The rest of the cast, including more cameos than a Muppet movie? Aykroyd was never better, and it feels like he wrote (or co-wrote with Landis) something that just fit him perfectly. The band's great, just so lively, and that's even when Belushi and Aykroyd are kind of getting in the way. It's too bad Paul Shaffer couldn't be involved because the way that bald head of his bounces around would have bumped this up another point. Carrie Fisher, in mostly a silent role, is just cute as a goddamn button. I don't know if it's those giant brown eyes of hers or the fact that I could pick her up with one hand, but this late-70's/early-80's Carrie Fisher does it for me. And how about these musical cameos? You've got this wild church scene with none other than James Brown, a James Brown at the height of his fury. You've got John Lee Hooker doing "Boom Boom," Aretha Franklin with a spirited "Think," and Ray Charles imploring us to shake our tail feathers.
You know what this reminds me of? An Americanized Leningrad Cowboys Go America, that Aki Kaurismaki movie that everybody should see but probably not before they've seen other Aki Kaurismaki movies. Man, is that guy good. I guess that was Kaurismaki doing his own Blues Brothers but without as much Chicago.
This really is a Chicago movie, isn't it? I should do a Chicago Movie Fest some time except I can't think of all that many.
Cab Calloway! My God, I could watch that guy for hours. I'd watch that guy drink tea.
This is how I'm going to write all my reviews from now on--incoherently. So you get paragraphs now, but you also get gibberish. Maybe the Blues Brothers drove the Bluesmobile through this blog entry like they did that mall? Great cinematic destruction there. That and the explosions from Carrie Fisher's bazooka. And with that, I'm probably horny.
2011 science fiction movie
Bad Movie Rating: 3/5 (Johnny: 3/5; Kristen: 3/5; Josh: 4/5; Fred: 0/5; Libby: no rating)
Plot: Campers find themselves in the middle of a galactic battle between a shapeshifting Predator-type creature and a blue woman who probably wasn't in this movie with James Cameron's blessing.
I still always wonder if the makers of these movies are pulling our legs. I know they know they're not making great movies, that they don't have anywhere near the budgets or talents necessary to make anything approaching a great movie, and that it's not going to matter because nobody's going to see it anyway. Is that why the folks involved (director Lewis Schoenbrun and four--count 'em--four writers) decided they could get away with stealing characters from Predator (not Alien) and Avatar? It's like those four writers got together for a movie marathon, thought the ideas from those movies were too good to just be in those movies, and decided to write their own.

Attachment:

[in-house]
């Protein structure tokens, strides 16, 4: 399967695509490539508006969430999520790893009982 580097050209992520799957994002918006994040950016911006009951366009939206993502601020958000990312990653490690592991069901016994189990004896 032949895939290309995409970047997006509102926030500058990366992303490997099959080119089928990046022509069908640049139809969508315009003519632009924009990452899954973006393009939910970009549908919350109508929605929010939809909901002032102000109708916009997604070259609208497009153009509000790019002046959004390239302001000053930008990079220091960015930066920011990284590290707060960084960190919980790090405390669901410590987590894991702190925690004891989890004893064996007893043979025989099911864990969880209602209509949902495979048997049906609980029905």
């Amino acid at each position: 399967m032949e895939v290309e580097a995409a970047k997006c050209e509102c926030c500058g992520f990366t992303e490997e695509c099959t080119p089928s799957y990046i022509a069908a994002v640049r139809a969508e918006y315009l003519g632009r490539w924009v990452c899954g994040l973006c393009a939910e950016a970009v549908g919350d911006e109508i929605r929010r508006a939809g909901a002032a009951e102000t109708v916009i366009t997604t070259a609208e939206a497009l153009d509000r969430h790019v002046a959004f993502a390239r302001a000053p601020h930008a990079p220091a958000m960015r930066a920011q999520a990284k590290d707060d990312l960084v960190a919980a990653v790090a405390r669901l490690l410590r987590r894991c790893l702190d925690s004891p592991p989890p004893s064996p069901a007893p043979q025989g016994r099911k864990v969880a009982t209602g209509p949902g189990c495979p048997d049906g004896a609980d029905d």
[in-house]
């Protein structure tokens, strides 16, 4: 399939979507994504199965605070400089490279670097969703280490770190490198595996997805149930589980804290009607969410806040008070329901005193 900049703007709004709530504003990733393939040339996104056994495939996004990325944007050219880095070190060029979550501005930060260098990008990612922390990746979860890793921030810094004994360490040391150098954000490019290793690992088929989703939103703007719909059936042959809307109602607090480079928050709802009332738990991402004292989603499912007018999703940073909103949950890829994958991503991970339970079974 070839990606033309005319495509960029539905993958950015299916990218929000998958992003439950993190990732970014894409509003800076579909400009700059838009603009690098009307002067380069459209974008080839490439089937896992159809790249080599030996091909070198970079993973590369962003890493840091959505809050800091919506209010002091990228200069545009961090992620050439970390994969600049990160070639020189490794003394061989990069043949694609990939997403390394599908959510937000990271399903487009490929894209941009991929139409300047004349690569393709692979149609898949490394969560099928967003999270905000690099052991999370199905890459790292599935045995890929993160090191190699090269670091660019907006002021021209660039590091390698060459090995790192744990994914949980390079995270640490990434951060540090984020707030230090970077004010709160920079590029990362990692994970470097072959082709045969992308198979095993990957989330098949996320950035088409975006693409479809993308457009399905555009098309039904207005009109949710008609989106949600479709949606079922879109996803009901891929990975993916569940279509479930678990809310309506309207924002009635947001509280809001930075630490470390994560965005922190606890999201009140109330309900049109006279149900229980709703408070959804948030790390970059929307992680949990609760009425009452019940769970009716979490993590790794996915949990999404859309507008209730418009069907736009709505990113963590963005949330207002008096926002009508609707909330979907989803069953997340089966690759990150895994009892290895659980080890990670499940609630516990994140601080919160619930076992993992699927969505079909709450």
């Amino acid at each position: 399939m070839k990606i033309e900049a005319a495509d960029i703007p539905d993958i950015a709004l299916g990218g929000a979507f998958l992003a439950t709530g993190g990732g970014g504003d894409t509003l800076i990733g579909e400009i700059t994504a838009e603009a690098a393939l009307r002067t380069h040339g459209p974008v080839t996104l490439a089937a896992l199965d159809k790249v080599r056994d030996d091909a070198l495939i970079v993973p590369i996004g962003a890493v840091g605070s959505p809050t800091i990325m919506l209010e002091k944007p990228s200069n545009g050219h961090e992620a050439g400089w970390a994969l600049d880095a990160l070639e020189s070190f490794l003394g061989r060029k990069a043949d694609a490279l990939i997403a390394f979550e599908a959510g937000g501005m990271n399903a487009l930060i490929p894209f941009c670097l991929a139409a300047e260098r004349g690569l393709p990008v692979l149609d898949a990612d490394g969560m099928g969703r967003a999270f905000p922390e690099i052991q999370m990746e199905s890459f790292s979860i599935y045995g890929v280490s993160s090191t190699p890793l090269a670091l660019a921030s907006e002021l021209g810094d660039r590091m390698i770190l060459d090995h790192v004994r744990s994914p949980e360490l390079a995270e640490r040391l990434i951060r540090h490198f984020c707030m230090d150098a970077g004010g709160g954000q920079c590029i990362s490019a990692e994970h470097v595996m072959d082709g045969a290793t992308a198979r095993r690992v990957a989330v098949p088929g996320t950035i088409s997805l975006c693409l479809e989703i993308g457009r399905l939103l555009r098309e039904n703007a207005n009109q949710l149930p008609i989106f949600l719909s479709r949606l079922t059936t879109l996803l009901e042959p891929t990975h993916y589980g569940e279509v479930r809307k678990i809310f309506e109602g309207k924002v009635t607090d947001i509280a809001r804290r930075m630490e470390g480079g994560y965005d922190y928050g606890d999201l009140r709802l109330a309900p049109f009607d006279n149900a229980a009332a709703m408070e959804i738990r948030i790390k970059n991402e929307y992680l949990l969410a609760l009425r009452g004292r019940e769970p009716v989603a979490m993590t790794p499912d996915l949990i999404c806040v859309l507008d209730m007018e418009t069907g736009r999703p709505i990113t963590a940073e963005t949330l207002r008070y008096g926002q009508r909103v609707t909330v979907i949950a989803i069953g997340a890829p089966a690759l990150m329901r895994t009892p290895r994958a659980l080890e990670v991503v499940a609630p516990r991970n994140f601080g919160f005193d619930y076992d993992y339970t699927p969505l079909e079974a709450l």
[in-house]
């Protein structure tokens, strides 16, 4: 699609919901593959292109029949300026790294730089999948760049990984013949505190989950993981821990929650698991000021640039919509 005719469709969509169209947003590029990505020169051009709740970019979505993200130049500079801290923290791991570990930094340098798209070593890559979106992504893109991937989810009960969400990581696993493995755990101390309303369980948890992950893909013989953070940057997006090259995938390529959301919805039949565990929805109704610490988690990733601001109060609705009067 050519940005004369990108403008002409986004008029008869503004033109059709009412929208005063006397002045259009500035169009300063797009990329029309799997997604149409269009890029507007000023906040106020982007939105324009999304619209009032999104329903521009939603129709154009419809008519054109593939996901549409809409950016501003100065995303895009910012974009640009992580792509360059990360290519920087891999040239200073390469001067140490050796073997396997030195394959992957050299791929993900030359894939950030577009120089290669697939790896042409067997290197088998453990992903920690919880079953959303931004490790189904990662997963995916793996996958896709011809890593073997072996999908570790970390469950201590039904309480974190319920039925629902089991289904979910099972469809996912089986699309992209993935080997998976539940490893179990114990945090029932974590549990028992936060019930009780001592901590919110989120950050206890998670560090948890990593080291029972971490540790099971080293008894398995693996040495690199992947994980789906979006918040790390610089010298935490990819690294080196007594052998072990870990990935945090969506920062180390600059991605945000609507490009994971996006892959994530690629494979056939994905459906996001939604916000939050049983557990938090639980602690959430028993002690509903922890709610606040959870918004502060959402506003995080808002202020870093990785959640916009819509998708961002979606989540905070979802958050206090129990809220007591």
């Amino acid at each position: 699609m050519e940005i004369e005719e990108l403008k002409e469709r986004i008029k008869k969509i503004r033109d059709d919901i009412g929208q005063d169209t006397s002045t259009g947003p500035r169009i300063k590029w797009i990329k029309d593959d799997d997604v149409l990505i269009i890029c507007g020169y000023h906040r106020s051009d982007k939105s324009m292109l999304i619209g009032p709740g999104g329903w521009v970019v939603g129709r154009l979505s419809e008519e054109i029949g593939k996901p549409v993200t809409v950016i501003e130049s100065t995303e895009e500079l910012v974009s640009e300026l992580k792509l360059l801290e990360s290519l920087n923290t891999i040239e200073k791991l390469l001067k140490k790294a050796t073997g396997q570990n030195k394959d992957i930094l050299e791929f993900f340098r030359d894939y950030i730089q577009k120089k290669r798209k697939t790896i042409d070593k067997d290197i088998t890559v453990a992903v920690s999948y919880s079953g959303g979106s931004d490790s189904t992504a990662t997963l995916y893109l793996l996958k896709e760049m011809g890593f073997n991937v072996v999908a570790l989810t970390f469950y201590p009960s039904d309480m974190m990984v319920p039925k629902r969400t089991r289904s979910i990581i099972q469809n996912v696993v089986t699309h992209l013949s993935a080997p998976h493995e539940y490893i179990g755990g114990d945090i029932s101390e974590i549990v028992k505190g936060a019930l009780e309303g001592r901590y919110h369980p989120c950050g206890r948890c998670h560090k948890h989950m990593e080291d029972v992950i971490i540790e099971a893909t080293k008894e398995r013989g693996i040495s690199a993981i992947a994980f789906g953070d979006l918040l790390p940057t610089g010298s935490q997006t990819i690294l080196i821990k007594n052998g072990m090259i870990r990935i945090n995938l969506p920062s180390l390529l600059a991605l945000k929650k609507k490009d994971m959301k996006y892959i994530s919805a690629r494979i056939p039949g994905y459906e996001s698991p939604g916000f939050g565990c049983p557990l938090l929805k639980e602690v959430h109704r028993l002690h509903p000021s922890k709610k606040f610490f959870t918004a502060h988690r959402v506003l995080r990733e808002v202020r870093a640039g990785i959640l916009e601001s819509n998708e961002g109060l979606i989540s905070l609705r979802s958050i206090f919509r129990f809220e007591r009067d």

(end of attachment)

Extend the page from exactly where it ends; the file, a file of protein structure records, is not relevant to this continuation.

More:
"But other than having a Predator-type creature and a blue woman, what will this be about?" I can hear one ask.
"Well, we could have some college-aged idiots camping or something."
"That is a terrific idea!"
And so six cliches were drawn up to be the victims for this movie. There's a jocky guy, a slut, a tough gal, a nerdy guy. You get the idea. They're characters lifted directly from other kids-isolated-in-the-woods horror flicks except they don't have as much depth. They make good victims though. They're beheaded and punctured and eye-gouged and have their appendages torn off. If you're looking for some cheap gore and a little bit of gratuitous nudity, you'll have enough fun for the first ten minutes. But this is a lot like pornography, and most of you will probably shoot your wad--the literal wad--long before you get to see one of the worst fights you're likely to see or a ridiculous-looking robot that I believe was called Robotard.
The "monster" gives Robotard a run for his money though. Check this thing out:
I know--it looks almost as good as that fake Bigfoot video where the Sasquatch is strutting around in the woods. But it's not. It's a monster.
See? And if you believe the credits, it was played by an actual monster.
I'm too tired to write more about this movie, but I'll close with my favorite piece of dialogue:
Twitchy Avatar Woman: "Your planet will have a short life."
Female Camper Played by Actress Who Will Likely End Up Doing Pornographic Films: "Wow. That sucks."
Plot: A gal named Chicklet who wants nothing more but to surf beings to wonder if she's behind a series of murders after several blackouts.
I'm wondering how this would work on stage. I like the idea of mashing together the beach movie genre with a slasher film. It's kitschy which is exactly why my brother recommended this and loaned it to me about seven years ago. It's a movie that really should be more fun than it is, but I can't recall laughing at all. Everybody tries really hard, maybe even too hard, but it's just sort of a mess, and none of the humor really connects.
I think part of the problem might be that it's lampooning something that is so goofy anyway. Nobody's going to take these beach pictures seriously anyway, so a parody of them doesn't really work all that well. It's smarter than your average parody work that pokes fun at contemporary blockbusters or whatever, but the gap between them isn't as great as you'd like it to be. It's campy, but it's just not clever enough.
I did enjoy some of the performances. Lauren Ambrose showed a little versatility as Chicklet. I also enjoyed Ambrose in Birbiglia's Sleepwalk with Me. Writer Charles Busch plays a woman, and he does it fairly well. For those of you who like Amy Adams, she's got a small role in this and loses her bikini bottom at one point. There's a lot of nudity in this actually, and it's almost off-putting.
My favorite moment was a too-brief shot of masked beach rockers.
1999 animated short
Plot: Same as this version of the Hemingway novella.